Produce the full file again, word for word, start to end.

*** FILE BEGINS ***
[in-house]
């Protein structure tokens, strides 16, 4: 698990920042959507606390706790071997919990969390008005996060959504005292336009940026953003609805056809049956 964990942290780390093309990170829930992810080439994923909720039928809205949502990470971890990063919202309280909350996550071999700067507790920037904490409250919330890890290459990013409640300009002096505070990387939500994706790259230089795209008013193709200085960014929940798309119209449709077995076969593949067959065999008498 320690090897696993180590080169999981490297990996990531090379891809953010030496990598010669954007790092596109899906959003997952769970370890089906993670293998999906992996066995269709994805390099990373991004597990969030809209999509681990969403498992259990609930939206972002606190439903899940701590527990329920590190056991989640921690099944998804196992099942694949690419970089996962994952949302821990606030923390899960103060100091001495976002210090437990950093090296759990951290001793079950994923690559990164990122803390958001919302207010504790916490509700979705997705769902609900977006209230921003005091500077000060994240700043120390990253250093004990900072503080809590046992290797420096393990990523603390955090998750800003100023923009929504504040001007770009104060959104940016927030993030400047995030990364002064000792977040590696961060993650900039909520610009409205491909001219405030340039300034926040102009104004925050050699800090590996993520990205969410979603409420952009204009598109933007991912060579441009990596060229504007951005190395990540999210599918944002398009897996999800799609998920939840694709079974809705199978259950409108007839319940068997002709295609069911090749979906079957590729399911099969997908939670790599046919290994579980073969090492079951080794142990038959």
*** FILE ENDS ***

[in-house]
């Protein structure tokens, strides 16, 4: 698990920042959507606390706790071997919990969390008005996060959504005292336009940026953003609805056809049956 964990942290780390093309990170829930992810080439994923909720039928809205949502990470971890990063919202309280909350996550071999700067507790920037904490409250919330890890290459990013409640300009002096505070990387939500994706790259230089795209008013193709200085960014929940798309119209449709077995076969593949067959065999008498 320690090897696993180590080169999981490297990996990531090379891809953010030496990598010669954007790092596109899906959003997952769970370890089906993670293998999906992996066995269709994805390099990373991004597990969030809209999509681990969403498992259990609930939206972002606190439903899940701590527990329920590190056991989640921690099944998804196992099942694949690419970089996962994952949302821990606030923390899960103060100091001495976002210090437990950093090296759990951290001793079950994923690559990164990122803390958001919302207010504790916490509700979705997705769902609900977006209230921003005091500077000060994240700043120390990253250093004990900072503080809590046992290797420096393990990523603390955090998750800003100023923009929504504040001007770009104060959104940016927030993030400047995030990364002064000792977040590696961060993650900039909520610009409205491909001219405030340039300034926040102009104004925050050699800090590996993520990205969410979603409420952009204009598109933007991912060579441009990596060229504007951005190395990540999210599918944002398009897996999800799609998920939840694709079974809705199978259950409108007839319940068997002709295609069911090749979906079957590729399911099969997908939670790599046919290994579980073969090492079951080794142990038959």